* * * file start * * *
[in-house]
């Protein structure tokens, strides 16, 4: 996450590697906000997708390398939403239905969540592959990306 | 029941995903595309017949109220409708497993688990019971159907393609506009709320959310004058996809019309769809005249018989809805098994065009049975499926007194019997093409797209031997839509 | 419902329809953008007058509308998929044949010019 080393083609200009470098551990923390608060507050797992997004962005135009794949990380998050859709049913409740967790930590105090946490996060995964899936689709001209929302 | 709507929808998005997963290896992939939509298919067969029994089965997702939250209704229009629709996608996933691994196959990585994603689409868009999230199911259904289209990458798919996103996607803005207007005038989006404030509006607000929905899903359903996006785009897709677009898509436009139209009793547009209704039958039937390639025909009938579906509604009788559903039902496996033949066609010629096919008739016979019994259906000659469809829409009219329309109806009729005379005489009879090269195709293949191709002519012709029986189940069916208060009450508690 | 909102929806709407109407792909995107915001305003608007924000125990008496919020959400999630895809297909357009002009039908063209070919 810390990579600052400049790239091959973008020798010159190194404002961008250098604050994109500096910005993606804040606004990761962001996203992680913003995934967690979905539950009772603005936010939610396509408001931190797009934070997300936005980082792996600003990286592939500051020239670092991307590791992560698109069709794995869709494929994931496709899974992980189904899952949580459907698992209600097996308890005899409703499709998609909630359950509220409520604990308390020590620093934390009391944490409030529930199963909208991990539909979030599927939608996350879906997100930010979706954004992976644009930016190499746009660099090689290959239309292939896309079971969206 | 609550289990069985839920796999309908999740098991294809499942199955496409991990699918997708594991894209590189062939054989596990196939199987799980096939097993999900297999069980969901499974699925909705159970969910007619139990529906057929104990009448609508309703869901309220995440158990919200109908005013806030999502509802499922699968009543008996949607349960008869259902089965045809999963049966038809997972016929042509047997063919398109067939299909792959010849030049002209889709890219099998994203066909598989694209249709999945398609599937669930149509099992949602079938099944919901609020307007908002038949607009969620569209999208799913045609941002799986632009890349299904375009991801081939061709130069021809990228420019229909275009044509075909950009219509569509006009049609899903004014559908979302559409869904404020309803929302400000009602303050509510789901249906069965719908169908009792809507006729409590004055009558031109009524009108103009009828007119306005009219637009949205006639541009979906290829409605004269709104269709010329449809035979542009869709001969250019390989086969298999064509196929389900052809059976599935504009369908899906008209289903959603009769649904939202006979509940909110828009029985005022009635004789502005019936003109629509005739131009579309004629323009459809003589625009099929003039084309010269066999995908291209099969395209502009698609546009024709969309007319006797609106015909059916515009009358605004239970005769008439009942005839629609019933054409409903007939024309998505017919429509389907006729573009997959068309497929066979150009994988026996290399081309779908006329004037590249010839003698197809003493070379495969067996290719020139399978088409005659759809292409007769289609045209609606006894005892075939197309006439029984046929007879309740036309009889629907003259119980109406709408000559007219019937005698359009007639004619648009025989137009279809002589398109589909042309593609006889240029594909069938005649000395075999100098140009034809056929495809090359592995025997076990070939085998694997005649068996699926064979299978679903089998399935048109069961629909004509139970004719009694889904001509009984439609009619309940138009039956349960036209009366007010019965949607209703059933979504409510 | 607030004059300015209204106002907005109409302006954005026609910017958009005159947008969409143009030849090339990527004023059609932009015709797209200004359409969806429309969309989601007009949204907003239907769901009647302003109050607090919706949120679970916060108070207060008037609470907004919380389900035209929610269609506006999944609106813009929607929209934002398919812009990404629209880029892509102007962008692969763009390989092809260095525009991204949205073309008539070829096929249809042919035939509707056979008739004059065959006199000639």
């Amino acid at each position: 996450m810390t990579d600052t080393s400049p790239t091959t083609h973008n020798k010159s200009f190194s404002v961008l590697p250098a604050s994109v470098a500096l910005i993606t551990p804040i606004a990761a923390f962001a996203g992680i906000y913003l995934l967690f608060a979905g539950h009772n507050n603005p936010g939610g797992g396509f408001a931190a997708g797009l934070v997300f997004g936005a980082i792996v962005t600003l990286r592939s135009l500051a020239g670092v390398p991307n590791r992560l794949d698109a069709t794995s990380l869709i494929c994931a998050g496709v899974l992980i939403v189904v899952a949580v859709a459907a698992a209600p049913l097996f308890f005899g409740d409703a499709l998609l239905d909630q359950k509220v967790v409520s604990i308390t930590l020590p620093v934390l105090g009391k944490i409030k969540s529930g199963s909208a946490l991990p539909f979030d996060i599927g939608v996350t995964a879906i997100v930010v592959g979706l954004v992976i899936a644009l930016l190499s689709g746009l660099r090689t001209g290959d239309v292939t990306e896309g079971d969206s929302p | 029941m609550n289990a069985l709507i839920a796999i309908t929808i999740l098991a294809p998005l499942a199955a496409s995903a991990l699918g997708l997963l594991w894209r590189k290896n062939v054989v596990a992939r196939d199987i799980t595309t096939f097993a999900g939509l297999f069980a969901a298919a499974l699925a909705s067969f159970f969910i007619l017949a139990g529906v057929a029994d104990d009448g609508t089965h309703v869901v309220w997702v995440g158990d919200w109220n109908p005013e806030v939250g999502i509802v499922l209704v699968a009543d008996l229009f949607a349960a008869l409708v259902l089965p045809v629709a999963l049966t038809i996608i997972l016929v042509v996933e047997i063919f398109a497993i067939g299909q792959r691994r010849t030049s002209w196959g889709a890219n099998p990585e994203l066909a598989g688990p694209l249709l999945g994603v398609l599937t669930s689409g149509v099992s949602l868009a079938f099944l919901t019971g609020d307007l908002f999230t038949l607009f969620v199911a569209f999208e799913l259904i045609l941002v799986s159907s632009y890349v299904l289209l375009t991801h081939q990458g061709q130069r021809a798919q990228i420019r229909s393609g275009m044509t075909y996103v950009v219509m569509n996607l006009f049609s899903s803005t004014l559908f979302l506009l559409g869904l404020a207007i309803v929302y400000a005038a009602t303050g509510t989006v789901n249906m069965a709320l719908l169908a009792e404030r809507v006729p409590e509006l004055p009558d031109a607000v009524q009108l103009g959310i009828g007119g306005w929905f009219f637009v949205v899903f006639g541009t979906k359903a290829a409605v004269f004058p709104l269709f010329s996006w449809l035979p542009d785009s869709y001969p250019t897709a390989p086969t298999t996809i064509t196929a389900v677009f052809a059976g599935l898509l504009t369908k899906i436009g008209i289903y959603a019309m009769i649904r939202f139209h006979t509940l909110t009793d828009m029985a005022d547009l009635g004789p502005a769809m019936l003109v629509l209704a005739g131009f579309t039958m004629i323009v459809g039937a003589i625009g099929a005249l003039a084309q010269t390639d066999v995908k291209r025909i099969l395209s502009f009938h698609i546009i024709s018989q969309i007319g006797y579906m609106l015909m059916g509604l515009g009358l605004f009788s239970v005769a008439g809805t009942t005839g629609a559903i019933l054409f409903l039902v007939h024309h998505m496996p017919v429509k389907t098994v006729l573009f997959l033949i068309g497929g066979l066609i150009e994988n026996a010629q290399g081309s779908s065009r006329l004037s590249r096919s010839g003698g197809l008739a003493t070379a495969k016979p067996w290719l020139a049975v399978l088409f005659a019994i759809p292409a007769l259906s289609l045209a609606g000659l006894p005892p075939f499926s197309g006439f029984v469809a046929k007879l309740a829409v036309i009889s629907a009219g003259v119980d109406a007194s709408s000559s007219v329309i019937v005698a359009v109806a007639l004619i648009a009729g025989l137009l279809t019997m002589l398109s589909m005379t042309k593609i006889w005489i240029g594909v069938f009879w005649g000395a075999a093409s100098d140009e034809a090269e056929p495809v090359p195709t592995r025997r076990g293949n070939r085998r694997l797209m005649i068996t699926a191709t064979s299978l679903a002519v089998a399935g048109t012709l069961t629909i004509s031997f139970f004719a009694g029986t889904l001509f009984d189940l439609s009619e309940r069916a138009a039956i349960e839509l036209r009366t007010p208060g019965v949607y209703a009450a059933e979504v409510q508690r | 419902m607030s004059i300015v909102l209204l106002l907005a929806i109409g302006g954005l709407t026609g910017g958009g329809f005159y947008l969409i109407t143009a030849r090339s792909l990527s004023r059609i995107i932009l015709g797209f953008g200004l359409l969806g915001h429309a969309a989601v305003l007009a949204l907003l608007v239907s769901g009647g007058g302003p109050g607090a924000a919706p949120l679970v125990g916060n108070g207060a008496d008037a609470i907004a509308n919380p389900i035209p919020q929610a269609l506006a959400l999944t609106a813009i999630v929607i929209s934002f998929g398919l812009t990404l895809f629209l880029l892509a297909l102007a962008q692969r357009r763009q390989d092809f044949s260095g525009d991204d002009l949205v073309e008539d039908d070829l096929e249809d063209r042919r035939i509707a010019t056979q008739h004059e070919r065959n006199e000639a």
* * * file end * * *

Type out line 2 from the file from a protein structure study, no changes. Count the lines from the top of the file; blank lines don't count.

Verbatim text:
């Protein structure tokens, strides 16, 4: 996450590697906000997708390398939403239905969540592959990306 | 029941995903595309017949109220409708497993688990019971159907393609506009709320959310004058996809019309769809005249018989809805098994065009049975499926007194019997093409797209031997839509 | 419902329809953008007058509308998929044949010019 080393083609200009470098551990923390608060507050797992997004962005135009794949990380998050859709049913409740967790930590105090946490996060995964899936689709001209929302 | 709507929808998005997963290896992939939509298919067969029994089965997702939250209704229009629709996608996933691994196959990585994603689409868009999230199911259904289209990458798919996103996607803005207007005038989006404030509006607000929905899903359903996006785009897709677009898509436009139209009793547009209704039958039937390639025909009938579906509604009788559903039902496996033949066609010629096919008739016979019994259906000659469809829409009219329309109806009729005379005489009879090269195709293949191709002519012709029986189940069916208060009450508690 | 909102929806709407109407792909995107915001305003608007924000125990008496919020959400999630895809297909357009002009039908063209070919 810390990579600052400049790239091959973008020798010159190194404002961008250098604050994109500096910005993606804040606004990761962001996203992680913003995934967690979905539950009772603005936010939610396509408001931190797009934070997300936005980082792996600003990286592939500051020239670092991307590791992560698109069709794995869709494929994931496709899974992980189904899952949580459907698992209600097996308890005899409703499709998609909630359950509220409520604990308390020590620093934390009391944490409030529930199963909208991990539909979030599927939608996350879906997100930010979706954004992976644009930016190499746009660099090689290959239309292939896309079971969206 | 609550289990069985839920796999309908999740098991294809499942199955496409991990699918997708594991894209590189062939054989596990196939199987799980096939097993999900297999069980969901499974699925909705159970969910007619139990529906057929104990009448609508309703869901309220995440158990919200109908005013806030999502509802499922699968009543008996949607349960008869259902089965045809999963049966038809997972016929042509047997063919398109067939299909792959010849030049002209889709890219099998994203066909598989694209249709999945398609599937669930149509099992949602079938099944919901609020307007908002038949607009969620569209999208799913045609941002799986632009890349299904375009991801081939061709130069021809990228420019229909275009044509075909950009219509569509006009049609899903004014559908979302559409869904404020309803929302400000009602303050509510789901249906069965719908169908009792809507006729409590004055009558031109009524009108103009009828007119306005009219637009949205006639541009979906290829409605004269709104269709010329449809035979542009869709001969250019390989086969298999064509196929389900052809059976599935504009369908899906008209289903959603009769649904939202006979509940909110828009029985005022009635004789502005019936003109629509005739131009579309004629323009459809003589625009099929003039084309010269066999995908291209099969395209502009698609546009024709969309007319006797609106015909059916515009009358605004239970005769008439009942005839629609019933054409409903007939024309998505017919429509389907006729573009997959068309497929066979150009994988026996290399081309779908006329004037590249010839003698197809003493070379495969067996290719020139399978088409005659759809292409007769289609045209609606006894005892075939197309006439029984046929007879309740036309009889629907003259119980109406709408000559007219019937005698359009007639004619648009025989137009279809002589398109589909042309593609006889240029594909069938005649000395075999100098140009034809056929495809090359592995025997076990070939085998694997005649068996699926064979299978679903089998399935048109069961629909004509139970004719009694889904001509009984439609009619309940138009039956349960036209009366007010019965949607209703059933979504409510 | 607030004059300015209204106002907005109409302006954005026609910017958009005159947008969409143009030849090339990527004023059609932009015709797209200004359409969806429309969309989601007009949204907003239907769901009647302003109050607090919706949120679970916060108070207060008037609470907004919380389900035209929610269609506006999944609106813009929607929209934002398919812009990404629209880029892509102007962008692969763009390989092809260095525009991204949205073309008539070829096929249809042919035939509707056979008739004059065959006199000639």